Date of Award

2-10-2005

Degree Type

Thesis (On-Campus Access Only)

First Advisor

Debbie Wintermute

Abstract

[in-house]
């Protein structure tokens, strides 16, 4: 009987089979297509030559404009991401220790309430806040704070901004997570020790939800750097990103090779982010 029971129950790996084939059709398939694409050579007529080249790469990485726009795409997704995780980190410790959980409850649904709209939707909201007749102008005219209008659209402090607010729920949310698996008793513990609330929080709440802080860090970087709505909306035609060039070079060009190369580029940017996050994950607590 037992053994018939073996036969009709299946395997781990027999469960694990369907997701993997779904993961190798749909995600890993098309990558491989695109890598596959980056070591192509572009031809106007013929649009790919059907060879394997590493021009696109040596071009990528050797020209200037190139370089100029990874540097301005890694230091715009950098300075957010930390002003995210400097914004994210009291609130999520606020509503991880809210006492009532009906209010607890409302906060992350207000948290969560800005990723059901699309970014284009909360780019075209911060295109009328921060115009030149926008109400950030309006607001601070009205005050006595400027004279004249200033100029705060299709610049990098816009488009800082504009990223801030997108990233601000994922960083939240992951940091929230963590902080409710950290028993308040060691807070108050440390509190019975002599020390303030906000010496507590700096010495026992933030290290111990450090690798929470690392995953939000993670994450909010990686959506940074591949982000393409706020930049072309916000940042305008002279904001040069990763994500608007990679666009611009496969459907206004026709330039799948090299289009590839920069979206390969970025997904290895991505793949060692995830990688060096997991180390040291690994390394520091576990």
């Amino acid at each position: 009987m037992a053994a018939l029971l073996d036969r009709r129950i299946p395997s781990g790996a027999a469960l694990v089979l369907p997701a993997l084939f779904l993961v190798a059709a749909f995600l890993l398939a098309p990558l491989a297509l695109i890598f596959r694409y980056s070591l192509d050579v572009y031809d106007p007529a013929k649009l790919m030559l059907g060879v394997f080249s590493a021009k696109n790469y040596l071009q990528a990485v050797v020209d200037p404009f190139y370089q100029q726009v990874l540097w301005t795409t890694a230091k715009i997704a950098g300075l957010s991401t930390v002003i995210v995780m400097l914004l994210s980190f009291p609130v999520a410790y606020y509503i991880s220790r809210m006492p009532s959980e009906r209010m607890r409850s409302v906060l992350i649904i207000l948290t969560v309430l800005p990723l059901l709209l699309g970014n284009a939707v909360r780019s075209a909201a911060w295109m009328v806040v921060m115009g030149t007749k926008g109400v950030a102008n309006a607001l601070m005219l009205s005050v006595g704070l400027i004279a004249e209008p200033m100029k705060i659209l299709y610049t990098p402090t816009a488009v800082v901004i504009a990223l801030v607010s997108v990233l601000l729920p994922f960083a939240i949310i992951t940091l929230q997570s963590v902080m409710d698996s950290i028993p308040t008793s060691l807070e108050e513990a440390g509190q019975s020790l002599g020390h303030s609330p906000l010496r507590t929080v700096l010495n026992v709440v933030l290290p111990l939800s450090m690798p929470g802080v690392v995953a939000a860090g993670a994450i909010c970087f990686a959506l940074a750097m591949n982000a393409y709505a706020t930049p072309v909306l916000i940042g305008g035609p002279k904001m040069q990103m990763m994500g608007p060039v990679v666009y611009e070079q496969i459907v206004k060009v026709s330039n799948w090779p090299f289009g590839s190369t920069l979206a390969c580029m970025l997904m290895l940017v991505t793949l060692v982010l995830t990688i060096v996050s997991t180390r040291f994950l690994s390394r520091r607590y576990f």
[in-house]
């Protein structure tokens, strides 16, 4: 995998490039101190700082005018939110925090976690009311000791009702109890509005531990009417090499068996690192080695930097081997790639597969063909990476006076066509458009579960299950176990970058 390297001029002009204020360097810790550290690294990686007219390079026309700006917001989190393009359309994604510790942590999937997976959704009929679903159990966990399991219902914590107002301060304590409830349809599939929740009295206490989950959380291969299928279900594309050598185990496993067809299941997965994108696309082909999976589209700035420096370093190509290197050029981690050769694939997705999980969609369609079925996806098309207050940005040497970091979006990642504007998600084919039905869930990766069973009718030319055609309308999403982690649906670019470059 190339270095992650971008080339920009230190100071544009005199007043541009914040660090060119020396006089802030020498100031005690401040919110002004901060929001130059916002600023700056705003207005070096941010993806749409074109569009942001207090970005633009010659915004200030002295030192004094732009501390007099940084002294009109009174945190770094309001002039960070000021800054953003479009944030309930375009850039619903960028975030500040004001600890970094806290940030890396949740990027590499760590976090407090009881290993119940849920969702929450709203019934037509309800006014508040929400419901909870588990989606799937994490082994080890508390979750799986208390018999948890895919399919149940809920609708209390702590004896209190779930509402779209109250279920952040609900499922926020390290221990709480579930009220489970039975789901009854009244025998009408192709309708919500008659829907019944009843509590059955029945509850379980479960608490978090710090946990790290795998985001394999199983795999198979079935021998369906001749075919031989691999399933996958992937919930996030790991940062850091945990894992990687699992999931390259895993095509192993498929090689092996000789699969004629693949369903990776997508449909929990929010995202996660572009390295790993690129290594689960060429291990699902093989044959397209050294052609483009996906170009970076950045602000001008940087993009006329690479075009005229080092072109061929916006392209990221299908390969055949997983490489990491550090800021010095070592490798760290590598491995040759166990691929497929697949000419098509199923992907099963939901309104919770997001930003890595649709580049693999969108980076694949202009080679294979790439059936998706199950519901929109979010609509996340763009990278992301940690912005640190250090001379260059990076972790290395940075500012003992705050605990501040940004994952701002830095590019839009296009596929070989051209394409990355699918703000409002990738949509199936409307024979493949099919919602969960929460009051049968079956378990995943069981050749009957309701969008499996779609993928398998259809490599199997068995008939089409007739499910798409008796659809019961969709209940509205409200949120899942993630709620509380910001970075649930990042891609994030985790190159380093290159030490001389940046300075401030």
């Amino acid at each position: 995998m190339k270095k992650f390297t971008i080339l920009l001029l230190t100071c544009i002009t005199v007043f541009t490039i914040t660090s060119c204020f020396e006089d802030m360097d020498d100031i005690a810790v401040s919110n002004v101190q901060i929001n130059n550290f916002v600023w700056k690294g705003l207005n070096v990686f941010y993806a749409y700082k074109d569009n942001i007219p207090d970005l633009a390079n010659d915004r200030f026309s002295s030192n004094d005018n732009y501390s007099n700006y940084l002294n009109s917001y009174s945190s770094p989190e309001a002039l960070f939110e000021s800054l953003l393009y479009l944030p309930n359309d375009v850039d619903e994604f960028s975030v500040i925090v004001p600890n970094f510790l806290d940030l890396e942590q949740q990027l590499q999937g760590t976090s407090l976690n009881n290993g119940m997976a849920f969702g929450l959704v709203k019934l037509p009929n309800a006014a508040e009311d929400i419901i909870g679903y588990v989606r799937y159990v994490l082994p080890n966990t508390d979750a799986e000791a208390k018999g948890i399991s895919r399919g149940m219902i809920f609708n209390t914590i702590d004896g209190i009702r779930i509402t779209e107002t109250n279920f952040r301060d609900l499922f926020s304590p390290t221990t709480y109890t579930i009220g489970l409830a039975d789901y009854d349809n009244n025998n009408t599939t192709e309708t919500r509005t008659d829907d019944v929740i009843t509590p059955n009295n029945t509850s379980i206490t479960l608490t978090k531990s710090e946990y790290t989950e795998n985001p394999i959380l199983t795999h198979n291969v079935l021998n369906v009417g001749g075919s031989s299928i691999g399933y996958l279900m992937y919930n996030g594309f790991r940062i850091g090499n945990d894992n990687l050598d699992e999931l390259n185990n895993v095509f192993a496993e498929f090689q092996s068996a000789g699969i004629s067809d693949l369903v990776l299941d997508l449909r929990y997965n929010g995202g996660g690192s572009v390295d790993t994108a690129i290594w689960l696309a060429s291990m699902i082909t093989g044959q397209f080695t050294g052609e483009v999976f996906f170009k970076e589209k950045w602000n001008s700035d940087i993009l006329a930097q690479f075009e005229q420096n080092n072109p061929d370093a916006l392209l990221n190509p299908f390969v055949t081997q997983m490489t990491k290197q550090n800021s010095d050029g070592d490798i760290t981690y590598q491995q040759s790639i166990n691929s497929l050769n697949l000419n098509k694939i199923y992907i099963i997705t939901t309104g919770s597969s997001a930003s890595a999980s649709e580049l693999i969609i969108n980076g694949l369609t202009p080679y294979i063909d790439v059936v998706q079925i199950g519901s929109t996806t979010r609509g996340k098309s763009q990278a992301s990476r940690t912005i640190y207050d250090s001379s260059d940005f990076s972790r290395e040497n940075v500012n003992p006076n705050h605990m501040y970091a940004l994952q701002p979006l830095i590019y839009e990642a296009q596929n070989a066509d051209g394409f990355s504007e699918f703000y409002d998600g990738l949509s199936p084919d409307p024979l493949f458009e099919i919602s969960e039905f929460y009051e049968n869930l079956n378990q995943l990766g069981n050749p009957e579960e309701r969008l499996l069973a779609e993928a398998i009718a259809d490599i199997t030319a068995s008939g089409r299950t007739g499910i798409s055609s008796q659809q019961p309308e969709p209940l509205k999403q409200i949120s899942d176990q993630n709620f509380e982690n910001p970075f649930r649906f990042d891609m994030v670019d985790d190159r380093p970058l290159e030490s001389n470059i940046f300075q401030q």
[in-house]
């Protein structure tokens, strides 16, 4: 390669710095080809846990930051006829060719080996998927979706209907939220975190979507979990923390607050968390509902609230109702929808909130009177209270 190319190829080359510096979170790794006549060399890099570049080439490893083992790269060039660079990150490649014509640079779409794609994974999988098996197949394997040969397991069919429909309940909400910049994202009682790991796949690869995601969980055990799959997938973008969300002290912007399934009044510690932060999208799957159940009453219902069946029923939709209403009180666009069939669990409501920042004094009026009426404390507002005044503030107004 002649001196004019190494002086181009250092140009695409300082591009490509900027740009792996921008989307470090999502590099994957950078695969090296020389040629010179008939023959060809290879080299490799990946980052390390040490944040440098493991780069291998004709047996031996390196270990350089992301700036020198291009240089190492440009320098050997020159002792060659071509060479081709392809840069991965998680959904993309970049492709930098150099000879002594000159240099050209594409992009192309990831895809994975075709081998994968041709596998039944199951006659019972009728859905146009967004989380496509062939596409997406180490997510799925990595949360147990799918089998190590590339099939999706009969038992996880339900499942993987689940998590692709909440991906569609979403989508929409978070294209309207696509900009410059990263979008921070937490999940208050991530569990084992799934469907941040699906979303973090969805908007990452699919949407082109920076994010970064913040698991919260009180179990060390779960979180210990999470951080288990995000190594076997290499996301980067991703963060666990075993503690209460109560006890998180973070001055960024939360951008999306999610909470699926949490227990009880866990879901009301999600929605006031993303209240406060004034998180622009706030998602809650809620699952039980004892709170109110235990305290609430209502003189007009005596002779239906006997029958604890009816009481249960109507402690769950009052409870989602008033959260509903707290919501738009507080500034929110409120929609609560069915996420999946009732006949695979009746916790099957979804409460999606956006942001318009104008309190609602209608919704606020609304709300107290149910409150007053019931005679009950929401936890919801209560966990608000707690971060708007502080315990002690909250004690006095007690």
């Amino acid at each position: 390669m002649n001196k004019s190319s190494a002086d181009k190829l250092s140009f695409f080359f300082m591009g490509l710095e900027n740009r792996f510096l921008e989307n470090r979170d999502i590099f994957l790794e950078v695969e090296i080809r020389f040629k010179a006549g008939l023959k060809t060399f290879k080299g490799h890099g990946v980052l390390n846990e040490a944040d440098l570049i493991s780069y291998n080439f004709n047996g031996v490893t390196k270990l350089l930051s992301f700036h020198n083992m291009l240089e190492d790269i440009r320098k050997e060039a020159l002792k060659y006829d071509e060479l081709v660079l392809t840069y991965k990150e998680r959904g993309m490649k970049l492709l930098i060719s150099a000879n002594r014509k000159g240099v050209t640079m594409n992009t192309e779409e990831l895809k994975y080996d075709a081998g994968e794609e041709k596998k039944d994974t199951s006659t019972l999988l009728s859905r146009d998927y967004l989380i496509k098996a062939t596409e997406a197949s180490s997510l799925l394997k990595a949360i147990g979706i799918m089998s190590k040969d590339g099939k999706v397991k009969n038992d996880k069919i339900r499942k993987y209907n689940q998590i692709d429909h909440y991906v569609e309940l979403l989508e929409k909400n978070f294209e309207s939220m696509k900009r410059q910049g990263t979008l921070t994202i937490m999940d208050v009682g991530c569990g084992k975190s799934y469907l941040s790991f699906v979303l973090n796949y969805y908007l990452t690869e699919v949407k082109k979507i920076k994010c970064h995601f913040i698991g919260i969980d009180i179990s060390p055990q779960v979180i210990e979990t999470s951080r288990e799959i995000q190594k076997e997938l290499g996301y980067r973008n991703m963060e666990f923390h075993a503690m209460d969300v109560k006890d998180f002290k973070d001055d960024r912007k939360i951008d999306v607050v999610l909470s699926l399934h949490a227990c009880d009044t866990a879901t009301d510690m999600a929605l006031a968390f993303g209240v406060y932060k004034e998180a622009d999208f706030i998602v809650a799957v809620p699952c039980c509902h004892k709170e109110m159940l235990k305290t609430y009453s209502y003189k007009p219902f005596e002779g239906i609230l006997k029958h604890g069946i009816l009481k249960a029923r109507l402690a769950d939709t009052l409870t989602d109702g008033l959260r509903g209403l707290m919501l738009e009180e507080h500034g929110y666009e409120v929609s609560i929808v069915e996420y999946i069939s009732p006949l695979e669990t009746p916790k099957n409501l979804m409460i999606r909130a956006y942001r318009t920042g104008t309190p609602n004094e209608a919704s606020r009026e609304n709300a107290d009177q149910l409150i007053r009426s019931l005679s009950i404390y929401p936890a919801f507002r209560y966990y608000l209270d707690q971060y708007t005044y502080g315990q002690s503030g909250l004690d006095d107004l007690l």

This study examined students' perspectives on their own motivation in my seventh grade life science classroom. My research and data collection led me to believe that the greatest factor that influences student motivation in my classroom was my relationship with my students. They felt - according to interviews and surveys-that a teacher's personality had a large impact on their motivation to learn. I also discovered the activities that are more motivating to students than others. The literature review examines the problem of motivation and the problems associated with the many factors that affect each student on any given day. Previous research suggests that certain activities are more motivating to most students, but it is limited in the sense that it does not always address certain grade levels, achievement levels, or subjects. I used the research I found to help frame questions that would help me understand the students I see on a day to day basis. The methodologies included an anonymous written survey which included both short-answer and ranking systems for students to comment on classroom activities as well as my own personality traits that they found - or didn't find - motivating. This information allowed for both a qualitative and a quantitative investigation of my students' attitudes at Evergreen Middle School in Hillsboro, Oregon. The analysis implies that the majority of students felt motivated by basically any classroom activity or strategy that allowed them to be social; this included group work, partner activities, and labs. Students also described their dislike for bookwork, lectures, and most often listed - the worksheet as least desirable. Even more eye-opening were the data that showed a student's strong need for a personal connection with the teacher, and that a teacher needs to be "fun" to seem motivating to a student. This was an almost universally mentioned trait on the surveys and in the interviews. The implications of this study are that I will be able to change the way I plan and deliver curriculum in my classroom. I also will make a point to give this survey out every year at the beginning of the year to help me understand what each new group of incoming students considers motivating. Most importantly, I have realized that it is more important for me to develop a positive relationship quickly so that my students will feel as motivated to learn as possible from the beginning of the year. I will continue to talk with my students to figure out what makes them tick. Having students tell me several times a month how things are going - in a mini-reflection - will allow me to respond individually and keep tabs on the other events that are happening in their lives. My students will help remind me and them that I should care more about just the science concepts I teach. In teaching, it is important for teachers to be teaching the child rather than the subject.

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